Wednesday, May 12, 2010

homecoming of a fallen soldier

i had seen a youtube video a while back on someone's blog. she pretty much guilted anyone who reads her blog to watch this video. she said something along the lines of "he gave his life to protect your way of life, so you can give him 10 minutes of yours to watch his funeral procession." if that doesn't work you don't really deserve to live in the land of the free. well, after watching that i decided i needed to take the boys to see when troops come home. i had asked a few people that i knew had spouses oversees how one would find out when they would come home. no one could tell me. and in all honesty, i didn't push it more than that. i know i'm sad and pathetic.

so a week ago a guy i went to high school with was killed in iraq. i had heard that they wanted people to line main street to honor him home. perfect opportunity to teach the boys a lesson in patriotism.
we made a sign, got some flags, and i pulled the boys out of school ready for his arrival.
the wind was blowing 700 miles an hour, which made for some awesome pictures because all the flags were flowing so beautifully. i thought of complaining about how the dirt was killing my eyes, but really did i have any reason to complain? he gave his life and so many before him so i could be standing there.
these two guys just happen to be standing by us. i told payton to get in front of him for a picture. afterwards i told him "i used you for a cool picture."
his friend said "i'll give you a good picture of your kids." so of course i jumped on it. i didn't check so the one of tayte my focus was on the flag, still kinda cool. and baylee's friend sean wanted in on the action. they are members of the iron soldiers, they go to homecomings of fallen soldiers to honor them. see how awesome the flags look because of the wind.
it made me kinda sad that there weren't more people there. i don't know if because i had watched that video where they had gone over several counties and thousands of people had stopped to show respect. i wonder if my generation doesn't get it like past generations. if you compare the war now to any past war: vietnam, WWI, WWII, the civil war. i don't think we are affected like they were. there have been people die in this one and everyone is just as important as another, but i guess since there have not been as many we are oblivious to it. esau is the first person that i have personally known to die in war. i was talking to a lady the other day and she knew several people in her class alone that had died. i admit to never once think about the troops for days at a time. i hope i change this. i hope by taking my kids downtown that day that they learned something. i did feel better when i heard that highland park took all the kids out of school and had them line highway 60. and people from pantex lined highway 60 outside the plant.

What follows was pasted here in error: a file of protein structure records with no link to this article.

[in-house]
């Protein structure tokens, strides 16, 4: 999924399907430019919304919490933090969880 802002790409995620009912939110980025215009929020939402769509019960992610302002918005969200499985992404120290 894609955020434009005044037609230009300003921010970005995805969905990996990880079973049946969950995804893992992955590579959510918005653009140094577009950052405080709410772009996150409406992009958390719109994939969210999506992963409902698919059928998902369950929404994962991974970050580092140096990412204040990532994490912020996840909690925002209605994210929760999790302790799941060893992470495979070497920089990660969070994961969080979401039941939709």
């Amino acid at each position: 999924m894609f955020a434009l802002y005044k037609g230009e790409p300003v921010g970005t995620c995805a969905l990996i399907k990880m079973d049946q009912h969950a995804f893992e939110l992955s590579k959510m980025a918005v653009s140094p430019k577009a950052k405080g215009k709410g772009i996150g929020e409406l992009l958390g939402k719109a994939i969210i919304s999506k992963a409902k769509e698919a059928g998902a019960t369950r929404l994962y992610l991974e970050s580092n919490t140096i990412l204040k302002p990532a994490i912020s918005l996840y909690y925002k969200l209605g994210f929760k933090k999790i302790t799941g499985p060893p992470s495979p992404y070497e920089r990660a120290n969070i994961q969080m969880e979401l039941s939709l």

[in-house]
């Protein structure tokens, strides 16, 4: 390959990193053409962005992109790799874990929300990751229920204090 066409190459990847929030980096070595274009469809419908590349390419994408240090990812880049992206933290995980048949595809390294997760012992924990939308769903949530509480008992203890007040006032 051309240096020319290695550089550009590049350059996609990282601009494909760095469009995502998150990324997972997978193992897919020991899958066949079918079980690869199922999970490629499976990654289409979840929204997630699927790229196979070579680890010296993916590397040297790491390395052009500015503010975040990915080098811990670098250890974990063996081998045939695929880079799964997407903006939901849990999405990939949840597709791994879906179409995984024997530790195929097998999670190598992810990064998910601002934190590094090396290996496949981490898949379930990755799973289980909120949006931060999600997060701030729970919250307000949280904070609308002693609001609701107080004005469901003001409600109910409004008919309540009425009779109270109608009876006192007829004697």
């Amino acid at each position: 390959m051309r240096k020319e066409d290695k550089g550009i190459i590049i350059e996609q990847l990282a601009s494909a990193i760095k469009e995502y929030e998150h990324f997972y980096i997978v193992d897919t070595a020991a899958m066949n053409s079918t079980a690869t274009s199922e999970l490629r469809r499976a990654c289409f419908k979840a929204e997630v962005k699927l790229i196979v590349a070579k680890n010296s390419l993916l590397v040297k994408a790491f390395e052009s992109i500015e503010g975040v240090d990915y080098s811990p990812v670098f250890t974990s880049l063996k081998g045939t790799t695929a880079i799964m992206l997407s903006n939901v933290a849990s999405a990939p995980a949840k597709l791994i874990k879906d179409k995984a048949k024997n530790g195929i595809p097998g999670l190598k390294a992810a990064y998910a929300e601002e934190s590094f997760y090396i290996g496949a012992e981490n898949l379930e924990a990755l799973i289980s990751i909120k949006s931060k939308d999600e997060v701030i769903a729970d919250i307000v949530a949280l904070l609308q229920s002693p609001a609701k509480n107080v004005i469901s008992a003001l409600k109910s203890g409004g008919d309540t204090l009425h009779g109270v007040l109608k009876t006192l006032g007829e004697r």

the motorcycles were really cool.
the colorguard waiting.

i talked to baylee about what this all meant. how he was able to play the video games he wanted. to look online searching for an answer and not have to "learn" what his president told him was "truth." that he could wear what he wanted, say whatever he thought, and do what he chooses. i hope he understands. i am sure we will revisit this subject again. at first i wanted to shelter him and not let him think that people my age could die. i wanted him to live a kid's denial that nothing can happen to his parents. but, my desire to teach him respect and honor for a fallen soldier won out. i am glad it did because it is a leason i think he needs to understand.
i hope you never get this opportunity, but if you do it is your american duty to do this. honor this soldier, because without them you wouldn't get to do the things you love most.